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Data Series 1039


Coastal Single-Beam Bathymetry Data Collected in 2015 from the Chandeleur Islands, Louisiana

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Citation Page
Abstract
Introduction
Survey Overview
Data Acquisition
Data Processing
Error Analysis
Survey Products
Data Downloads
Logs
Abbreviations
References Cited
 

Data Processing

Navigation

The coordinate values for each of the GPS base stations (MRK3, SM01, GRIG) are the time-weighted average of values obtained from the National Geodetic Survey's (NGS) On-Line Positioning User Service (OPUS). All base station sessions of recorded data are decimated to 30 s and then submitted to OPUS via the online service. All OPUS solutions were entered into a spreadsheet where time-weighted ellipsoid values were calculated for each station for the entire occupation. Any processed GPS session that failed a 3-sigma outlier test, in which the ellipsoid value was greater than three standard deviations (σ) from the time-weighted mean were excluded from the final coordinate calculations.

The final base station coordinates were used in GrafNav version 8.5 (Waypoint Product Group) and the kinematic GPS data from the survey vessel were post-processed to the concurrent static GPS data from the nearest base station to minimize vertical error. During processing, steps were taken to ensure that the trajectories between the base and rover were clean and resulted in fixed positions. By analyzing the graphs, trajectory maps, and processing logs that GrafNav produces for each GPS session, GPS data from satellites with cycle slips were identified and excluded, or the satellite elevation mask angle was adjusted to improve the position fixes if necessary. The final differentially-corrected GPS (DGPS) precise positions were computed at 0.1, 0.2 or 1 second intervals depending on rover acquisition setting, and then exported in American Standard Code for Information Interchange (ASCII) text format. These positions replaced the uncorrected, real-time rover positions recorded during acquisition. The GPS data were processed and exported in the World Geodetic System of 1984 (WGS84) (G1150) geodetic datum, Universal Transverse Mercator (UTM) zone 16 North (16N).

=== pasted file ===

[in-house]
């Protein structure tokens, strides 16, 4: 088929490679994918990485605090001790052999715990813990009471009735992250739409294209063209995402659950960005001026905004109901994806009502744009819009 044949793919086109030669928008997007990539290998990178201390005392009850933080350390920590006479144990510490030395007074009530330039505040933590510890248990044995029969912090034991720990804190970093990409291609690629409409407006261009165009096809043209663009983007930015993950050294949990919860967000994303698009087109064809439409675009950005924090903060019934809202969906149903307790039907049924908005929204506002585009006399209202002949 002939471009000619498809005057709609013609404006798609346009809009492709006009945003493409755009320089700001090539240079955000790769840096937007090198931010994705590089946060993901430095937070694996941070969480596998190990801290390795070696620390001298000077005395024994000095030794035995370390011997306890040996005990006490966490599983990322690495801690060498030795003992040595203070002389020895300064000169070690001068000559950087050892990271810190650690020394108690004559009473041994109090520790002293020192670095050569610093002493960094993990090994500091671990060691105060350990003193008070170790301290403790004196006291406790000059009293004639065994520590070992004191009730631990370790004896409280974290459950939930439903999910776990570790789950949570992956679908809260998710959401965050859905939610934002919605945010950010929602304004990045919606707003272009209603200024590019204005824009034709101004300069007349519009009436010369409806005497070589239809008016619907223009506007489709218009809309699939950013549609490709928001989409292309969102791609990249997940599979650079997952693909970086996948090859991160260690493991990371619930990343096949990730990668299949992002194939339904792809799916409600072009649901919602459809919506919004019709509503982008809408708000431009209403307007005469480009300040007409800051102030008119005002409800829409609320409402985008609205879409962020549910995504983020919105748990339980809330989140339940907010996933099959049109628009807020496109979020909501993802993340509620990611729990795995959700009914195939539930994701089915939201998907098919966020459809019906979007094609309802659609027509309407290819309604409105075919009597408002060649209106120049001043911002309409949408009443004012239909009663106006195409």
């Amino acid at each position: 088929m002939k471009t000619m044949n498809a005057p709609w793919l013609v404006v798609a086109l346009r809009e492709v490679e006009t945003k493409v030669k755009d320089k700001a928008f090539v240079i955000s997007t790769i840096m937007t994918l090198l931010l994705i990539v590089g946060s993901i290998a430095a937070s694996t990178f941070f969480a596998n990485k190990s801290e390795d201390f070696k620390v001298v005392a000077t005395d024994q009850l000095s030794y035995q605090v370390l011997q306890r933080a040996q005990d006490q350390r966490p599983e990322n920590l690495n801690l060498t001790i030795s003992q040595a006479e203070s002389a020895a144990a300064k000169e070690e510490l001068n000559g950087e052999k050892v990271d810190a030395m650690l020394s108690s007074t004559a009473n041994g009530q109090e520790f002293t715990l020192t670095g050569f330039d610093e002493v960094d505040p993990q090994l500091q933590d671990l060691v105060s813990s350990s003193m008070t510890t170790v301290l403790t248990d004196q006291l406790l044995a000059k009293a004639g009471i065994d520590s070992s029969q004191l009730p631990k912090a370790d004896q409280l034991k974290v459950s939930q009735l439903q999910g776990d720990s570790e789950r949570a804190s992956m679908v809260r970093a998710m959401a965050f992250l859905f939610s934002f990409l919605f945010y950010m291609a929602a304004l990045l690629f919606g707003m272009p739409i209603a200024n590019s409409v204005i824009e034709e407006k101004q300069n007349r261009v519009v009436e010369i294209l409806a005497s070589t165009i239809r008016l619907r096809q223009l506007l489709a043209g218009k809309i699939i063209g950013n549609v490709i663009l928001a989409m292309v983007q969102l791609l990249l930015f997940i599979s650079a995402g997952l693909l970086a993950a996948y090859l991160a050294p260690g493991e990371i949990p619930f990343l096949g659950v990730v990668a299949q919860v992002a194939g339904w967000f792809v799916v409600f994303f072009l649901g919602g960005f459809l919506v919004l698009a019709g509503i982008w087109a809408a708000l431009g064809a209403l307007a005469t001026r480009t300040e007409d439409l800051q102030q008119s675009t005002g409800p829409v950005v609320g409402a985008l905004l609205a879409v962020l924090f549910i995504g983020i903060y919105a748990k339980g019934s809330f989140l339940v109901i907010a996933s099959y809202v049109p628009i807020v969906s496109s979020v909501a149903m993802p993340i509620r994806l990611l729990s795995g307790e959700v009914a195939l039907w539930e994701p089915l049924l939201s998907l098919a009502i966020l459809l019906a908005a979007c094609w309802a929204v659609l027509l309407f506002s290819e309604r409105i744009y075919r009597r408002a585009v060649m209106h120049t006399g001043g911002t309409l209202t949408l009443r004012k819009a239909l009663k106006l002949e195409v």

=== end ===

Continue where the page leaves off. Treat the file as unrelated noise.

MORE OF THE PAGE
Soundings and Motion

The raw HYPACK data files were imported into CARIS Hydrographic Information Processing System (HIPS) and Sonar Information Processing System (SIPS) version 9.1.0. The DGPS positions exported from GrafNav were imported into CARIS using the generic data parser tool within CARIS. After parsing, the navigation data was scanned using the Navigation Editor to verify that the processed DGPS data were correctly and accurately imported. Next, SVP profile casts were entered, and applied, using the SVP editor tool. Tidal elevations were also computed at each sounding x,y position. Tidal elevations and post processed GPS heights were compared to ensure correct computation by the program and correct GPS antenna height within the generated vessel file. All bathymetric data components (position, motion, depth, GPS tide, and the speed of sound ) were merged and geometrically corrected in CARIS to produce processed x,y,z point data. Once merged the dataset was evaluated to identify erroneous points using the Single Beam Editor. Erroneous (horizontally or vertically offset) point data may result from (1) cavitation in the water column obscuring the fathometer signal, (2) tight turns in the surf zone affecting the tracking of the incoming GPS signal, and/or (3) false readings due to general equipment issues. All point data found to be inaccurate were either discarded or adjusted. Data points in areas of extremely shallow water (0.30 to 0.50 m) such as those on shoals or within seagrass beds were additionally reviewed against the surrounding data for overall consistency. Finally, a “Bathymetry with Associated Statistical Error” (BASE) surface was created. Using the Subset Editor in CARIS, the BASE surface was represented as a color coded guide to review crossings, sounding quality, and sounding placement within a 3 dimensional setting, and used to pinpoint crossings that were visually offset from one another. If an offset was identified, it was further examined and reprocessed as necessary. The corrected point data were exported as an x,y,z ASCII text file referenced to WGS84 (G1150), UTM zone 16N, with ellipsoid height in meters. The merged single-beam bathymetry datasets (15BIM01, 15BIM02, 15BIM03) consist of 8,223,749 point elevations with an ellipsoidal elevation range of -43.927 to -25.097 m.